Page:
House of Steamboat, Geylang Lorong 23

House of Steamboat in Geylang

Strange. I had heard about some decently authentic hotpot on Geylang Lorong 23 started by some mainland Chinese lady from Sichuan, so we came down here to check it out. But I think I must have been mistaken as this could not have been it, based upon what we ate. It looked bad from the start; the ingredients were laid out in a huge locker, and not necessarily of the best quality nor variety. The meat that they gave us was sliced way too thick too.

Spices for the Hot PotWe also told them to give us an extra spicy bowl of the broth, but it turned out to be rather tasteless. We thereby asked them to add more spices to it, and after giving us an entire rice bowl full of red spices, it still didn't do the trick. The only saving grace was that the clear broth turned out to be pretty tasty after I cooked all the meat, clams, cabbage, etc. in it, but otherwise this was a total disappointment. At least it was only S$10/head (US$5.70). I highly suspect that this was not the spot that I had heard about (the husband and wife team here didn't seem mainland Chinese either). My preference is clearly still for the "whispering man" instead.

Thursday, April 13, 2006

WGS Street Food of India at Vansh

The Chaat Station

The absence of Mr. Bourdain at this year's World Gourmet Summit made the program rather unappealing to me (then again, I only went for his personality last year, as I don't really like French food). So I nearly threw away the World Gourmet Summit brochure this year until I noticed something right at the end under Partner Restaurants: "Street Food of India," otherwise known as the "Tastes of Regional Indian Chaats and Kebabs" at Vansh (Singapore Indoor Stadium #01-04, 6345-4466). Wow - chaat and kebabs?? Really? Those are my two favorite Indian dishes! It didn't take much convincing for me to make that call to sign up. Tonight, the meal finally came.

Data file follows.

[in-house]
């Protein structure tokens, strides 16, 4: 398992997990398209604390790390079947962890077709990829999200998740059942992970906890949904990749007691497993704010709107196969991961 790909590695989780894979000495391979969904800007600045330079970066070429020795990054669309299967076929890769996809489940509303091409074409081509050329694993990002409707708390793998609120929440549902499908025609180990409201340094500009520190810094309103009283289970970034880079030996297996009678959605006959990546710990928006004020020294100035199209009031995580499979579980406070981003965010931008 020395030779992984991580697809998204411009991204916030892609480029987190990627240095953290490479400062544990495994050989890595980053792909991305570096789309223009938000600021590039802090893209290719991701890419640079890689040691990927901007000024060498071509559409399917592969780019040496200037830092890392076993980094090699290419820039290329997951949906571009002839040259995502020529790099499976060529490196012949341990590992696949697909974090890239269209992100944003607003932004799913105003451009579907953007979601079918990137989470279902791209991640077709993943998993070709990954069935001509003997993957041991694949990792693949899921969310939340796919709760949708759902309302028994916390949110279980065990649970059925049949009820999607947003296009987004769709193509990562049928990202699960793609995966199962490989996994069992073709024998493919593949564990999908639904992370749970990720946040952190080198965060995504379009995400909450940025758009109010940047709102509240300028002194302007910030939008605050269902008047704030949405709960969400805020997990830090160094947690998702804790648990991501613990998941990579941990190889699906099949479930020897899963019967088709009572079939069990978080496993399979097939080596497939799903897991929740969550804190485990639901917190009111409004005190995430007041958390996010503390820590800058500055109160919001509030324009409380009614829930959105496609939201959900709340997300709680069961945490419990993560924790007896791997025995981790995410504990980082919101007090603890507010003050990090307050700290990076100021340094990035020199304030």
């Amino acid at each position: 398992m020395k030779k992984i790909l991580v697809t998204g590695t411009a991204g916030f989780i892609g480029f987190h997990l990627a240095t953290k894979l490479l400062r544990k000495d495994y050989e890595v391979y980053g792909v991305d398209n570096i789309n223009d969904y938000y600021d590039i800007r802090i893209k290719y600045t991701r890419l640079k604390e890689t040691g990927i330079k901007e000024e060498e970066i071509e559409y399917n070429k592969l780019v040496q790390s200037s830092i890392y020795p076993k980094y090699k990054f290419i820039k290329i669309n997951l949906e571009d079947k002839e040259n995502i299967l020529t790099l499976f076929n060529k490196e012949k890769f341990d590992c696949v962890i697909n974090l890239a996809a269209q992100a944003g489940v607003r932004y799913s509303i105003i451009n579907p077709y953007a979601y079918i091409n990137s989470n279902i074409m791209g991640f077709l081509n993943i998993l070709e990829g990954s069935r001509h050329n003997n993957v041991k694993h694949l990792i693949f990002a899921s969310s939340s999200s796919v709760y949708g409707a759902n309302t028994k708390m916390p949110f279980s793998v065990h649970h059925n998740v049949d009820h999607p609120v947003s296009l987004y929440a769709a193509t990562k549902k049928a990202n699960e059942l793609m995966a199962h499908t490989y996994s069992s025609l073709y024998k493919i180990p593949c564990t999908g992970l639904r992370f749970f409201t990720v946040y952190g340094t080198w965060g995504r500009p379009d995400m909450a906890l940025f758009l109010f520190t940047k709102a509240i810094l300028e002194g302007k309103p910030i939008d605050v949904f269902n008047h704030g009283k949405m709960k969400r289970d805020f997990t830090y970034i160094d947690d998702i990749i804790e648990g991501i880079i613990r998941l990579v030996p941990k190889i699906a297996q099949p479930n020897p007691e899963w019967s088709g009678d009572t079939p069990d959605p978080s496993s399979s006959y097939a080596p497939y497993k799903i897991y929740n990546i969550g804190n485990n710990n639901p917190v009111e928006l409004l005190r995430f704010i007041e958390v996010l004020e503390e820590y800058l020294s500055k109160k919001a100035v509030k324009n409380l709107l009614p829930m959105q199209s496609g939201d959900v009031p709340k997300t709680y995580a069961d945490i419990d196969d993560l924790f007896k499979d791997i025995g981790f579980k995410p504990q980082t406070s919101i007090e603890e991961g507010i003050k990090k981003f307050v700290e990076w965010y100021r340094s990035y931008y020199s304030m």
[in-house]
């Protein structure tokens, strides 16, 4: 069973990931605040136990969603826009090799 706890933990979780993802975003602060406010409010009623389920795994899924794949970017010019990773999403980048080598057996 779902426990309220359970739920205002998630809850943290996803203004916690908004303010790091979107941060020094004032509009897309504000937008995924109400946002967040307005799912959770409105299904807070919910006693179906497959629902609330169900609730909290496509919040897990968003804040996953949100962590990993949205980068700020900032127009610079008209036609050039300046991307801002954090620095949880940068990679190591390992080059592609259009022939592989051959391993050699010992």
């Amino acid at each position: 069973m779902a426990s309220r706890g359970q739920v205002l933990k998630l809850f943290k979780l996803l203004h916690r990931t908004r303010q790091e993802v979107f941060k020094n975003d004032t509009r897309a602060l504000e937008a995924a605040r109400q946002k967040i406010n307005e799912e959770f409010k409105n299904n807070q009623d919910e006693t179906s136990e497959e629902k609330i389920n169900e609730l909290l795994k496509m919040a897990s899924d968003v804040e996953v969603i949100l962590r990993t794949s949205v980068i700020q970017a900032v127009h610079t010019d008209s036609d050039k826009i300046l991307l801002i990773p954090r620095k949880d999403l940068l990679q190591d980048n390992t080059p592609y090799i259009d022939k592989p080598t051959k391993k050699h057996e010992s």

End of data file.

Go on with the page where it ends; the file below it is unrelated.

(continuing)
Making Keema Mutter

It pretty much turned out just as I had expected. They had a few stalls outside with plenty of varieties of food available, which is exactly why I came. The first station was full of chaat, the second station had some deep fried goodies, the third station had kebabs, the troughs in the middle featured the usual curries and rice, while the last station had dessert.

Clockwise from upper left: Dahi Papadi Chaat, Aloo Tava Chaat, and Pao Bhaji

We were told that two types of chaat that were pretty special: the dahi papadi chaat (or as they put it, "Indian nachos"), as well as the aloo tava chaat. Both were fine; the former was covered with the usual yogurt and spices, while the latter featured crispy potatoes. One more new one for me was the chowpatty bhel, which was apparently from Mumbai and kinda like a salad (including mango) topped with puffed rice. They of course had pani puri, although they were very small and not particularly spicy. The pao bhaji was good with soft buttery buns, even if the bhaji was more mushy than others I've had. They did have a similar bun-accompanied dish called keema mutter that I'd never tried before though, using ground mutton rather than the vegetarian bhaji. That wasn't bad, and it made it even more like Sloppy Joes.

Keema MutterMoving on, the pakora station had all sorts of deep fried goodies like potatoes and chicken, and wasn't bad, although I didn't dwell here too long, so as not to fill my stomach too quickly. The kebabs at the next station were definitely very smoky and nice, and I particularly liked the mushrooms, which were also decently spicy. I pretty much skipped all the curries in the troughs, although the dal was good enough for me to go back for twice (I still miss Bukhara's ghee-ridden dal though). This all ended with a mango kulfi with falooda, which was kinda like a skinny pointy ice-cream popsicle with glass noodles or something on top. It was fine, but not neccessarily one of my faves.

Anyway, at the WGS package price of S$65 (US$38) per person (excluding drinks and taxes too, mind you), this definitely wasn't cheap, and could have bought many, many, many meals at Raj, where the food is admittedly better too. But this was still a fun evening, complete with an Indian band as well as the opportunity to watch the food being made in the carts and being able to try so many different things. And while the cylindrically-rolled papadums provided at the beginning of the meal made it clear that these guys were trying hard to be modern and upscale (this place's sister restaurant is the Rang Mahal at the Pan Pacific Hotel), one of the accompanying red chutneys had a great spicy kick to it. I liked the food enough that I might come back, although Raj is definitely much, much cheaper.